News

President Hotel: Developer seeks parking exemptions

AJ Capital requests waiver of more than $13 million in parking in-lieu fees

When a developer proposes a project in Palo Alto, it's a safe bet that parking will emerge as the main issue of contention.

Just this week, as the City Council took up a proposal to revise its zoning code to encourage more housing, the council discussion was exclusively on the methodology of the parking study that accompanied the staff report. For the dozens of residents who criticized the new housing rules, which included relaxed parking requirements, the city's parking congestion once again emerged as "Exhibit A" in their opposition.

And as the city considers a proposal by the developer Adventurous Journeys Capital Partners (AJ Capital) to return the President Hotel, a 75-unit apartment building at 488 University Ave., to its original use as a hotel, parking is once again the subject of discussions — albeit, private ones.

The issue will have major ramifications for AJ Capital, which in June bought the 89-year-old building. Under the current zoning laws, a new hotel would be required to provide a parking space for every 250 square feet of space. In the case of President Hotel, that would amount to about 200 spaces. But because the iconic Spanish Colonial building existed before the current laws, it only includes 10 basement-level parking spaces.

The city's zoning law also allows commercial developers who are unable to actually build parking spaces to pay "parking in-lieu" fees. As the AJ Capital team is trying to advance its project, one of the questions that the city is weighing is whether to require the developer to pay these fees. In the downtown area, the fees equal $70,094 for each space not provided. A favorable decision — namely, an exemption from the fees — would thus save AJ Capital more than $13 million in in-lieu fees.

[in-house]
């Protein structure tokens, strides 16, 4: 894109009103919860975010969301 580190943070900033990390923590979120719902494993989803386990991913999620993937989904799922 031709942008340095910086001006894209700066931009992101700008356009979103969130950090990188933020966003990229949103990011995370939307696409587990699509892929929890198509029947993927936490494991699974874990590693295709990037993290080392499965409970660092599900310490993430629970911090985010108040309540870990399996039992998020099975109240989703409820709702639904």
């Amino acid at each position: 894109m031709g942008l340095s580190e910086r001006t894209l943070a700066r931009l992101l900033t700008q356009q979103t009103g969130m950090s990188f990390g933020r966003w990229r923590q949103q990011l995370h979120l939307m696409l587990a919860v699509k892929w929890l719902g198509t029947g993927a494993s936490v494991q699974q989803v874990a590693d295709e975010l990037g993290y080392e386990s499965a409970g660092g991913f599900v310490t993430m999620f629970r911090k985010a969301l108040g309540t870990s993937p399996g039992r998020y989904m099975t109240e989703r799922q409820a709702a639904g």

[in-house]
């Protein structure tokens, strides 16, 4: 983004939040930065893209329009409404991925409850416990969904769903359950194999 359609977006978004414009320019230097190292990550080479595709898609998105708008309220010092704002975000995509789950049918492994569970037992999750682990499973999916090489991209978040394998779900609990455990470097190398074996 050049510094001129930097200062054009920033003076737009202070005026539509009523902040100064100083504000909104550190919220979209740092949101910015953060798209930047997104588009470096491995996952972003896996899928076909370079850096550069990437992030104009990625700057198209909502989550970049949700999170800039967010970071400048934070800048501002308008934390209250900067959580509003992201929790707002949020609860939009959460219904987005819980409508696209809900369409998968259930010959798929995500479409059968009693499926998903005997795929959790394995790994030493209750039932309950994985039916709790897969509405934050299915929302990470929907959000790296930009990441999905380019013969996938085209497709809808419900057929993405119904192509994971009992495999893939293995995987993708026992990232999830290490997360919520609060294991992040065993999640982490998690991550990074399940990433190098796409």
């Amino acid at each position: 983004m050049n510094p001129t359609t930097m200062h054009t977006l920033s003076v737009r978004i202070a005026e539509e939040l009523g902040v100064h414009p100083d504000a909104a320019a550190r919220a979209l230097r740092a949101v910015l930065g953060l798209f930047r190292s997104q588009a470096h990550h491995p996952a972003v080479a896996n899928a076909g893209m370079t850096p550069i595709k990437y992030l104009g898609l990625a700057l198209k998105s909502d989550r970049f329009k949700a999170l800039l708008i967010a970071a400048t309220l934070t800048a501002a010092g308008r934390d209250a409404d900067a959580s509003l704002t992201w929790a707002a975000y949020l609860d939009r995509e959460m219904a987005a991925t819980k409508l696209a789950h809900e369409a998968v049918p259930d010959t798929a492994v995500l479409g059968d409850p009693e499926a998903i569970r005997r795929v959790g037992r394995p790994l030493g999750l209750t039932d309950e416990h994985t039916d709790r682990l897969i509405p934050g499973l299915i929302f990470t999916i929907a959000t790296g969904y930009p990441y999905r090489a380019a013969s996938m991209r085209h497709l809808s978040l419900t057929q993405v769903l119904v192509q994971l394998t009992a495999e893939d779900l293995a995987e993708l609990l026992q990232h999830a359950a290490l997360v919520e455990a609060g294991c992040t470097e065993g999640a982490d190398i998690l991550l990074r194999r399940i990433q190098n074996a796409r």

Parking fees are mentioned repeatedly in AJ Capital's correspondence with city officials, which the Weekly has obtained, and are featured prominently in the developer's Oct. 26 agreement with the tenants, which offered them more money and an extended stay (until June). It is also listed as a key issue in the two different term sheets that AJ Capital drafted and submitted to the city.

One term sheet, which Tim Franzen, president of AJ Capital's Graduate Hotels division shared with Councilman Greg Scharff on Sept. 24, states that for the agreement with tenants to take effect, the City Council must approve "exempting Hotel President from parking requirements no later than Oct. 8, 2018." Further, it states, the city must approve two loading spaces on Cowper Street adjacent to the hotel by Jan. 31, 2019.

The company dropped the provision for the loading spaces in the one-page term sheet that AJ Capital later put together — a list of demands that Councilwoman Lydia Kou said made her "furious." Even so, AJ Capital requested that by Dec. 10 the city reach a "binding consensus" to approve "applicable parking issues to allow the President Hotel restoration project to proceed without payment of in-lieu parking fees."

The term sheet, to which Kou alluded at this week's council discussion of zone changes, also offers residents additional relocation assistance, with the exact amount based on when the tenant vacates the building. This additional assistance, however, is conditioned on whether or not an "agreement with the city is reached on parking," the sheet states.

Jeff Levinsky, a land-use watchdog who first alerted the city to zoning code that prevents the hotel conversion (which the city is now preparing to reconsider), told the Weekly that the hotel building remains "mostly not parked," which is allowed for certain older residential buildings that are considered "grandfathered." However, AJ Capital would need to provide the parking — or at least pay for it — when proceeding with the conversion. Levinsky estimated that the building would require 198 spaces (other estimates range from 174 to 204 spaces).

"That's a lot of money if you're using the in-lieu program," Levinsky said.